Comparisons to American fashion favourite Olivia Palermo would not be unfair: both have reality television to thank for their fame, although both seem keen to leave that reputation behind; both boast an elevated girl-next-door beauty, all honey limbs, glossy hair and sweet smile; both possess a certain froideur that, when teamed with their slim figure and pretty face, make them perfect brand ambassadors - a blank canvas on which labels can project as they wish. But a more accurate comparison would be with Jessica Simpson. Perhaps not similar in look or personality to the understated and relatively reserved Mackintosh, self-made billionaire Simpson is certainly the one whose path she is following in terms of under-the-radar fashion power. Harnessing the social-media sway that she has, proven by her ability to sell products for other brands, Mackintosh has an ability to directly impact sales of her own collection in a way that other designers cannot - as one London-based name, who would prefer to remain anonymous, attests.
"Celebrity endorsement has been key to launching our brand," the designer - who has also dressed stars including Kendall Jenner, Cara Delevingne, Poppy Delevingne, Olivia Palermo, Rita Ora and more - told us. "Millie was one of the first girls to wear our pieces and the sell-through that she generated was astonishing, it was incomparable. Her fans are dedicated to emulating her style and following her fashion advice."
Her Instagram feed oscillates between serious beauty selfies, food pictures, gymstagrams (a favourite of the Daily Mail) and pictures promoting her own collection. So far, so easy, you might think. Mackintosh is pretty, privileged and can catapult a poorly performing style to a best-seller with just one Instagram post - but the entrepreneur has no intention of resting on her laurels.
Labels collaborating with celebrities is nothing new - everyone from Kate Moss to Gigi Hadid and David Beckham has lent their name to one - but Mackintosh's collections differ in key ways. Firstly, they are independently produced by Mackintosh and her team, then sold via her website and ASOS - a more challenging proposition than solely using an older label's existing supply chain, but with a greater possibility of control. Secondly, the clothes are designed by Mackintosh from scratch and are not an adapted edit chosen from a particular store's archive - in the way that, say, Alexa Chung's new collection for Marks & Spencer is. Mackintosh is involved in the collection from conception to completion.
"It's incredibly important to me that I am involved in every aspect of the collection," she told us. "Moodboards are my foundation and starting point for each season and I've become a little obsessed with Pinterest. It's a great source for inspiration and I can check in on it on my phone when I'm running around. After moodboards have been streamlined, the design of each piece is then sketched out. Usually there would be three or four different variation sketches for each piece, to ensure that proportions work and we are creating something that is not only fashionable, but wearable. Once designs are approved we then move forward with selecting fabrics and edit down to the final collection pieces, which are then transformed into samples. There are times when samples are not quite what we envisioned, so we try to re-work them when fitting to a model. Sometimes things just don't work and I would rather drop the option than produce something that isn't going to be the best that it can be."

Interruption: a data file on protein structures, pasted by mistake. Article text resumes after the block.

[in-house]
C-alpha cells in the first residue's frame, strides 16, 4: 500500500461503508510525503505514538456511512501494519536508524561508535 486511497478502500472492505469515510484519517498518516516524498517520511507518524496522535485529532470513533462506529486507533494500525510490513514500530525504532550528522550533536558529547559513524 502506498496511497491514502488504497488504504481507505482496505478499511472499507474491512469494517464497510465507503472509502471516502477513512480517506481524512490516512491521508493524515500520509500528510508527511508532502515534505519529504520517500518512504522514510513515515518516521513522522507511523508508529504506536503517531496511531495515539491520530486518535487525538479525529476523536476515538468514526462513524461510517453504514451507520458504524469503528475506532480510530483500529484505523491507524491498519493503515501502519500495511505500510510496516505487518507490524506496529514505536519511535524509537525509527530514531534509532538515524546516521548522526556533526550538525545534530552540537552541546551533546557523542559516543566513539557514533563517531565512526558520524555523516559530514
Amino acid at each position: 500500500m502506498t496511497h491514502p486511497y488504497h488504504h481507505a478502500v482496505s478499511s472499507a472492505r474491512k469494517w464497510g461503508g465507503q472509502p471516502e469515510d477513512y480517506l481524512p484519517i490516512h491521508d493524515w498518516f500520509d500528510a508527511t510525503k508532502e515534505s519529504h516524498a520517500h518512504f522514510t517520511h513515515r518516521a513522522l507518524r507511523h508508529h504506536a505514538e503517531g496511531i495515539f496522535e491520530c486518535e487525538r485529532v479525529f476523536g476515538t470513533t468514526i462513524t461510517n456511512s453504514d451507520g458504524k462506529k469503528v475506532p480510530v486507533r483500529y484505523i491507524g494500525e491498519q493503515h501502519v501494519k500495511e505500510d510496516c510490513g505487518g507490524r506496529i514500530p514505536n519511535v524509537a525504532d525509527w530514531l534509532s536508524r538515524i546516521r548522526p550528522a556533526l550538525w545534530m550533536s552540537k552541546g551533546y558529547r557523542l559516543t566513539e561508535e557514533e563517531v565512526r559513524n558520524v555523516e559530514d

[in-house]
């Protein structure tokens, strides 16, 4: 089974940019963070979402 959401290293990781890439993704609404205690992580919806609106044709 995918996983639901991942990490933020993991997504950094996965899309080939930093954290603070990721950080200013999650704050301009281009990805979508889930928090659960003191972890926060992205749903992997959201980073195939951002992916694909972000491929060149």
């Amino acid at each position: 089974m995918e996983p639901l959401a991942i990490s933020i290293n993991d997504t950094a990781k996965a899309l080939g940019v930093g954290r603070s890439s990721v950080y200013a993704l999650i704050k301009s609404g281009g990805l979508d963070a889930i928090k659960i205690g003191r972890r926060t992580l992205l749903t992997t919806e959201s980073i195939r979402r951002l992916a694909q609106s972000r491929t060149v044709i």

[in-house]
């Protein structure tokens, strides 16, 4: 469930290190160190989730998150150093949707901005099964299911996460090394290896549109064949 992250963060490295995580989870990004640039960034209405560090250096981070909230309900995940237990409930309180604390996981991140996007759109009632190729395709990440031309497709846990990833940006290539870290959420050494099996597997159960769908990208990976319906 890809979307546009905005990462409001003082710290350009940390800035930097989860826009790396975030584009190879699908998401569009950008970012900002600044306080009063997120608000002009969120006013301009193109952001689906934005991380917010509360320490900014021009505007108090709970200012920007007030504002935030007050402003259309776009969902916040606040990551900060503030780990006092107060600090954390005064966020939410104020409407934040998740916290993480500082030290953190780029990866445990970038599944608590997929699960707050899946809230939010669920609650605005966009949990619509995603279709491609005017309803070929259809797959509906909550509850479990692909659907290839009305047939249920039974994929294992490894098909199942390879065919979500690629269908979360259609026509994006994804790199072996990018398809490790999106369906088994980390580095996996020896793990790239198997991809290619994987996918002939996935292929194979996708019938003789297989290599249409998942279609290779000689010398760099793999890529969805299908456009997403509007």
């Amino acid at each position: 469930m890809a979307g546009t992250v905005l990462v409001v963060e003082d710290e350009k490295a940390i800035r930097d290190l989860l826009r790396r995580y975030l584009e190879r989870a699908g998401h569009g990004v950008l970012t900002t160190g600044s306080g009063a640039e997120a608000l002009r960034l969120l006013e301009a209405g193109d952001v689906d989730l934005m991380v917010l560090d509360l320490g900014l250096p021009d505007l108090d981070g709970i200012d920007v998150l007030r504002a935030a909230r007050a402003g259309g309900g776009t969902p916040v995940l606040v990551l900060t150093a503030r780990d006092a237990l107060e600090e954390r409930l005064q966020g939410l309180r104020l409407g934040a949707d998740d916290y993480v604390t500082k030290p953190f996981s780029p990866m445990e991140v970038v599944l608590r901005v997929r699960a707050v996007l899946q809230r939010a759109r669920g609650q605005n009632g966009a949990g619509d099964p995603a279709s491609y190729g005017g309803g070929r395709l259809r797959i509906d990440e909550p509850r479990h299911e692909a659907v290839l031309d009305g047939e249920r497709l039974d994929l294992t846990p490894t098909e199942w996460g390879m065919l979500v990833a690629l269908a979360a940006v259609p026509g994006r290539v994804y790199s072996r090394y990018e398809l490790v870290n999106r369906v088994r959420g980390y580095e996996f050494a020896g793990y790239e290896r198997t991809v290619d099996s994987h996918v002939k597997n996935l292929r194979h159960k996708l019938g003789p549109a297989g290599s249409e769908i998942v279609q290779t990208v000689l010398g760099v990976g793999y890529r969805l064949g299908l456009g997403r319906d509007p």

Clearly a perfectionist, Mackintosh's process seems no different to designers such as Victoria Beckham who fit and improve each sample personally, without ever pretending to be the one sketching or cutting. But although aspects of the design process see her turn to her production team for advice on their areas of expertise, one place that she loves to be fully involved is when the sales process begins.
"Once samples are signed off we then reach out to buyers and our already partnering stockists to gauge what pieces work for them, their audience and gauge feedback on anything that may need tweaking," she explained. "I find buying meetings a very exciting environment, although having industry eyes critiquing your designs is nerve wracking, there is an element that is totally electrifying. With the backend completed we then enter the world of shooting all looks ready for e-commerce, PR and sales; which I really enjoy. Product push-out tends to be every four weeks online, so we have continual releases, maintain market presence and traction all year round."
Mackintosh's thrill at seeing her collection worn on the street of course extends to celebrity fans as well, and like every brand she has a wish list of stars who she would love to see sporting her pieces. Coincidentally, or perhaps appropriately, her top three targets all have fashion lines of their own.
"Gigi Hadid has got such a great body and look, I'd love to see her wearing the collection," she confessed of the Vogue cover girl who recently lent her name to a Tommy Hilfiger collection. "My big style crushes are Rosie Huntington-Whiteley and Olivia Palermo. They all have such great style and are free in their individuality, and mix in the boho look that I really love. Mostly, I design for my friends, my sister, sometimes my mum, the girl next door; for the girl I used to be and the woman I want to be. I want my designs to be accessible and inviting for anyone and everyone. I like to have a real mix, my personal style changes day to day, which is a definite reflection of what I create and that's why I wear every piece. Variation is luxury, because we can be something different every day if we choose. Isn't that what fashion is about?"